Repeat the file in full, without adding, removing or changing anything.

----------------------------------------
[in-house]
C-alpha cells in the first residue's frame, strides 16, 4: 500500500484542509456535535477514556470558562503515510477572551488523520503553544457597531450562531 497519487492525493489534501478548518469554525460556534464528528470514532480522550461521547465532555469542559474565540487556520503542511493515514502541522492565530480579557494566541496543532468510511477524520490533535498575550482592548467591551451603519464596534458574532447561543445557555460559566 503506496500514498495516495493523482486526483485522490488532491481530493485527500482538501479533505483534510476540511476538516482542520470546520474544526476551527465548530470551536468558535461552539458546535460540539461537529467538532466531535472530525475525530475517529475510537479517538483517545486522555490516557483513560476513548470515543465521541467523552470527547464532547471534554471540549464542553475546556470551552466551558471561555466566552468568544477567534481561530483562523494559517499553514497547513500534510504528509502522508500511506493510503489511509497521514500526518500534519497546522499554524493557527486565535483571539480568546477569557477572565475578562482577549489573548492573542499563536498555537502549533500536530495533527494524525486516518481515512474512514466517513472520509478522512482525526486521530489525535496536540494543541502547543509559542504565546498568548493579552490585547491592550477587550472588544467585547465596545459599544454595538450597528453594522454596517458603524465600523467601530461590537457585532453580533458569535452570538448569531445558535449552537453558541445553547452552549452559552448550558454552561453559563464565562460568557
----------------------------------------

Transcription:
[in-house]
C-alpha cells in the first residue's frame, strides 16, 4: 500500500484542509456535535477514556470558562503515510477572551488523520503553544457597531450562531 497519487492525493489534501478548518469554525460556534464528528470514532480522550461521547465532555469542559474565540487556520503542511493515514502541522492565530480579557494566541496543532468510511477524520490533535498575550482592548467591551451603519464596534458574532447561543445557555460559566 503506496500514498495516495493523482486526483485522490488532491481530493485527500482538501479533505483534510476540511476538516482542520470546520474544526476551527465548530470551536468558535461552539458546535460540539461537529467538532466531535472530525475525530475517529475510537479517538483517545486522555490516557483513560476513548470515543465521541467523552470527547464532547471534554471540549464542553475546556470551552466551558471561555466566552468568544477567534481561530483562523494559517499553514497547513500534510504528509502522508500511506493510503489511509497521514500526518500534519497546522499554524493557527486565535483571539480568546477569557477572565475578562482577549489573548492573542499563536498555537502549533500536530495533527494524525486516518481515512474512514466517513472520509478522512482525526486521530489525535496536540494543541502547543509559542504565546498568548493579552490585547491592550477587550472588544467585547465596545459599544454595538450597528453594522454596517458603524465600523467601530461590537457585532453580533458569535452570538448569531445558535449552537453558541445553547452552549452559552448550558454552561453559563464565562460568557